Posts tagged ‘Yahoo’
Intel (INTC) and Yahoo (YHOO) recently announced a venture to develop a platform–dubbed “The Widget Channel”–that in effect turns your TV into an Internet thin client. Seth Gilbert over at Metue.com has a great summary.
Developers can write software widgets that can be uploaded to your TV and run in the background. You could check email, share photos with friends, bid on eBay, anything a widget on your Mac or PC can do. All while watching your favorite TV show or sports event.
Of course, you’ll also have to buy a new TV or Set-Top Box (STB) that is equipped with Intel’s CE3100 Media Processor. Good luck with that.
[I wonder sometimes whether anyone ever sees the obvious disconnect between relatively fast new media business development cycles–i.e. “Internet time”–and the much slower frequency with which people upgrade expensive items like TV sets. Many, many firms are vying to deliver a “convergence” solution. Which, if any, will be sufficiently compelling and have enough staying power to become embedded within a sizable share of TVs or STBs?]
Overall, I’m a bit skeptical of this and other similar initiatives.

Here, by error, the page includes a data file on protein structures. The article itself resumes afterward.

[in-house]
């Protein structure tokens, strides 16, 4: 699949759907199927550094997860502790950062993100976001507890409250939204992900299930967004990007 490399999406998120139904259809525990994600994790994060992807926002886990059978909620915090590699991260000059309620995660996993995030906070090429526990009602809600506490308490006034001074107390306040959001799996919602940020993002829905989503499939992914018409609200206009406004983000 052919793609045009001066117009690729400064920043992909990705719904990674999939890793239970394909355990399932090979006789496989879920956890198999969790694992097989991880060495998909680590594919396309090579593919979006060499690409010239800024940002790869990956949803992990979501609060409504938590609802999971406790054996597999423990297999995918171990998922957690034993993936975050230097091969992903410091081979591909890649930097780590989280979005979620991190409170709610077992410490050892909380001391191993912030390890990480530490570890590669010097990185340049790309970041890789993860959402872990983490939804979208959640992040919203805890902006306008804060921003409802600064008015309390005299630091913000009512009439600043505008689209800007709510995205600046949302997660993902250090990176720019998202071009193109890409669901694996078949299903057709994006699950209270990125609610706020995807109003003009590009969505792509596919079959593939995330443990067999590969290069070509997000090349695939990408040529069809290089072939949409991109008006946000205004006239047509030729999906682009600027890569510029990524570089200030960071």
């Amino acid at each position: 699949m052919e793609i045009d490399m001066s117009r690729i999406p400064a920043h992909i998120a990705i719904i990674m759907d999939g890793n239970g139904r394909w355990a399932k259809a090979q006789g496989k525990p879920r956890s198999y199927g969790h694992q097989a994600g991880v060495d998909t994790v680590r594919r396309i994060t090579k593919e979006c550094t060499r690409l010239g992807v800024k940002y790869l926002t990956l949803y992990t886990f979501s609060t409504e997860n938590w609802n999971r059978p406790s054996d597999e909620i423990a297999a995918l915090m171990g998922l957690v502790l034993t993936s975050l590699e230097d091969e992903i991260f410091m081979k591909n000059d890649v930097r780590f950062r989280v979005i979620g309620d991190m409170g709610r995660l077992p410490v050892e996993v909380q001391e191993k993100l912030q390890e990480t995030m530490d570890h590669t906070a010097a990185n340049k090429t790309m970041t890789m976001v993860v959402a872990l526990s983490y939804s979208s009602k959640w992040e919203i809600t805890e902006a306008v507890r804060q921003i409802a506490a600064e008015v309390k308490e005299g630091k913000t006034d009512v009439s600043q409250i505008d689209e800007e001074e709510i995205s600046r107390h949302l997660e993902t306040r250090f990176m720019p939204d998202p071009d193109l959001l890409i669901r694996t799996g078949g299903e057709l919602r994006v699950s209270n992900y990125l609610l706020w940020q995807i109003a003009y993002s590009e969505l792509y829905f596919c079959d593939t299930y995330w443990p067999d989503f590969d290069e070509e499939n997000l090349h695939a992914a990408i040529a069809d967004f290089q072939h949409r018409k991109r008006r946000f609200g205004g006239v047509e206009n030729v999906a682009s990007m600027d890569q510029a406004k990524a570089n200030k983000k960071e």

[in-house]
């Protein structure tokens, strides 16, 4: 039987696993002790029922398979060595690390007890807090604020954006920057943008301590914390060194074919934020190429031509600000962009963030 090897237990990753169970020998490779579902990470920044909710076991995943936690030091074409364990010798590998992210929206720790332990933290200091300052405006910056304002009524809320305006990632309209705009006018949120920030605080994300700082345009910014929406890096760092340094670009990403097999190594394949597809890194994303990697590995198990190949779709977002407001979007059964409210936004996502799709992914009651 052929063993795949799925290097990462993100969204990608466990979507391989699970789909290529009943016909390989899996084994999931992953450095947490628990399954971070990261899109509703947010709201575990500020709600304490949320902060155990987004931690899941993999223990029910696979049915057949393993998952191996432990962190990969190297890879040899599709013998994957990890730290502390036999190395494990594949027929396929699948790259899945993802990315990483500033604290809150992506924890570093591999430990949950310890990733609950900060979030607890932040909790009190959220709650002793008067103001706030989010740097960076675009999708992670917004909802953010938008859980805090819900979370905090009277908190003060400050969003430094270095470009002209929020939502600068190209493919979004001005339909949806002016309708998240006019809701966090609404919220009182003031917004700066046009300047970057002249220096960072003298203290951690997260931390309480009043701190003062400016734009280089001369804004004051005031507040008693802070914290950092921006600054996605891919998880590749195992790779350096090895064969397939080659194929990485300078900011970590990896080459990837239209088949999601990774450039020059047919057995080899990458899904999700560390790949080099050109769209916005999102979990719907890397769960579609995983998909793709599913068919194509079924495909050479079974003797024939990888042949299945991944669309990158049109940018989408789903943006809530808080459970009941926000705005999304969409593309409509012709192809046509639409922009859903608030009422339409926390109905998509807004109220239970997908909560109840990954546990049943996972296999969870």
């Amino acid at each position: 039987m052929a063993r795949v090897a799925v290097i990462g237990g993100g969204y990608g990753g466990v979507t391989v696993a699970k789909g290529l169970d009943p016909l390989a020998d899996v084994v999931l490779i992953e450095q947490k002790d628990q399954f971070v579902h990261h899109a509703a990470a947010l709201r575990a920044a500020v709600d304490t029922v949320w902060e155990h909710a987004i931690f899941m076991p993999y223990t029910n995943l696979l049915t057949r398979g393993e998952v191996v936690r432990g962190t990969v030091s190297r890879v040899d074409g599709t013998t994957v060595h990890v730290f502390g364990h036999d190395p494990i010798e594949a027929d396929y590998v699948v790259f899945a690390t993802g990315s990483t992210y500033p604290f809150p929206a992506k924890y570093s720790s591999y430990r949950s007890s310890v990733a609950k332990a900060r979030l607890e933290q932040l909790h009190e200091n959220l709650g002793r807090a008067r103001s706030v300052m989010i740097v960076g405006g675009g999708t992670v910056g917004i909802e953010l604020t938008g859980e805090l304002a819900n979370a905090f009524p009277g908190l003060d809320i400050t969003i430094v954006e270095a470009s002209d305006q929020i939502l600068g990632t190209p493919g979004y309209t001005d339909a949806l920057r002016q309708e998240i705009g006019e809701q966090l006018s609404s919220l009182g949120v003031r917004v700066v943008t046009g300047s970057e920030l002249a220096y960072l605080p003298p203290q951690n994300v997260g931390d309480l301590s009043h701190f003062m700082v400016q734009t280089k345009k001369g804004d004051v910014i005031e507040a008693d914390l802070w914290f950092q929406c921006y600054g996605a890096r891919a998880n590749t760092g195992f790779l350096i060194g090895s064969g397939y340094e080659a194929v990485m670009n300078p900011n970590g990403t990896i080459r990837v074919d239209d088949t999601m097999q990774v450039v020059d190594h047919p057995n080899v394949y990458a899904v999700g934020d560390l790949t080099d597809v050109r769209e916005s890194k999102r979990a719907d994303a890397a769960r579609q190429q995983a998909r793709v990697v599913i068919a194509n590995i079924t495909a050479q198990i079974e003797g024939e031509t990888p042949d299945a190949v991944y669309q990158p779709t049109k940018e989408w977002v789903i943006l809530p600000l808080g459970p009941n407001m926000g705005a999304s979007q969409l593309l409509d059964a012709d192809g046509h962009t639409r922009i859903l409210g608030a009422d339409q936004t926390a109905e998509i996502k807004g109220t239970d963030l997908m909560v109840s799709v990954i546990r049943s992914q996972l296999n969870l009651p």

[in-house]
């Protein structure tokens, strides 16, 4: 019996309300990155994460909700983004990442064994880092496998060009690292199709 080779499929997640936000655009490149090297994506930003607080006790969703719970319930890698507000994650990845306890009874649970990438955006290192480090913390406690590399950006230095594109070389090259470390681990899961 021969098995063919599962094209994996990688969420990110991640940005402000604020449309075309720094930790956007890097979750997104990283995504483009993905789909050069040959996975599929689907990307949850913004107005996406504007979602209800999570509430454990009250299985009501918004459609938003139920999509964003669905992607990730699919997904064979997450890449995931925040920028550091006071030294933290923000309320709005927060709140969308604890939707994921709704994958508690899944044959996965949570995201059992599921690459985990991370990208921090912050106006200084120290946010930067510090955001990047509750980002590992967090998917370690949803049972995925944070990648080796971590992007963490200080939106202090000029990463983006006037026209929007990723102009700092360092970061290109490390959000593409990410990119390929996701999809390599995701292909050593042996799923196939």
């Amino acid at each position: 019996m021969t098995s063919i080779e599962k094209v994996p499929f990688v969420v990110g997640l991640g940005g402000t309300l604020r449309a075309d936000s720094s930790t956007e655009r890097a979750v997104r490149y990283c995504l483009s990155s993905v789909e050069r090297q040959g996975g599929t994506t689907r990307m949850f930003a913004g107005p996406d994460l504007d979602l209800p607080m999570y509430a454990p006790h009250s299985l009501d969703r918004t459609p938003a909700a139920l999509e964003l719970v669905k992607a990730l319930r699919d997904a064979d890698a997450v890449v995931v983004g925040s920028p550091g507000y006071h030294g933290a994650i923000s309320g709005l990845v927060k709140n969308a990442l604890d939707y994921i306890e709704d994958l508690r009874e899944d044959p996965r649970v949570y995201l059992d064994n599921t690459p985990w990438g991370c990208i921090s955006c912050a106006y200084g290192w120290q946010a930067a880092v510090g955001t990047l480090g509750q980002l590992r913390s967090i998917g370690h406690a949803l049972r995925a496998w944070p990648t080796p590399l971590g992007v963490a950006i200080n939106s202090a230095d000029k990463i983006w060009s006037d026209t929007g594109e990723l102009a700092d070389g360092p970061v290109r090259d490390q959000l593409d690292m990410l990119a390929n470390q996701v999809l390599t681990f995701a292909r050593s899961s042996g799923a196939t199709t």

What I do like is that it’s expected to be a relatively open standard (from the software point of view, at least–you still need Intel processors). Tapping the creativity of the wider software development community is a proven method for both good product and built-in viral marketing. iPhone apps, Google Maps mashups, and Firefox extensions are just a few examples. However, this alone won’t guarantee consumer adoption of the platform, just ensure functionality is available.
At the end of the day, do consumers even want this? Here’s what I think is true:
- People like to use the Internet for a growing variety of things, including watching video.
- People enjoy watching TV, preferably on a TV set. (I’d hazard a guess that most people watch TV with someone else in the room, but typically watch video on the PC alone.)
- Many do some form of Internet activity (surf, email, etc.) while they watch TV.
- Past attempts at interactive TV–at 15 years and counting–have been underwhelming, and that’s being charitable.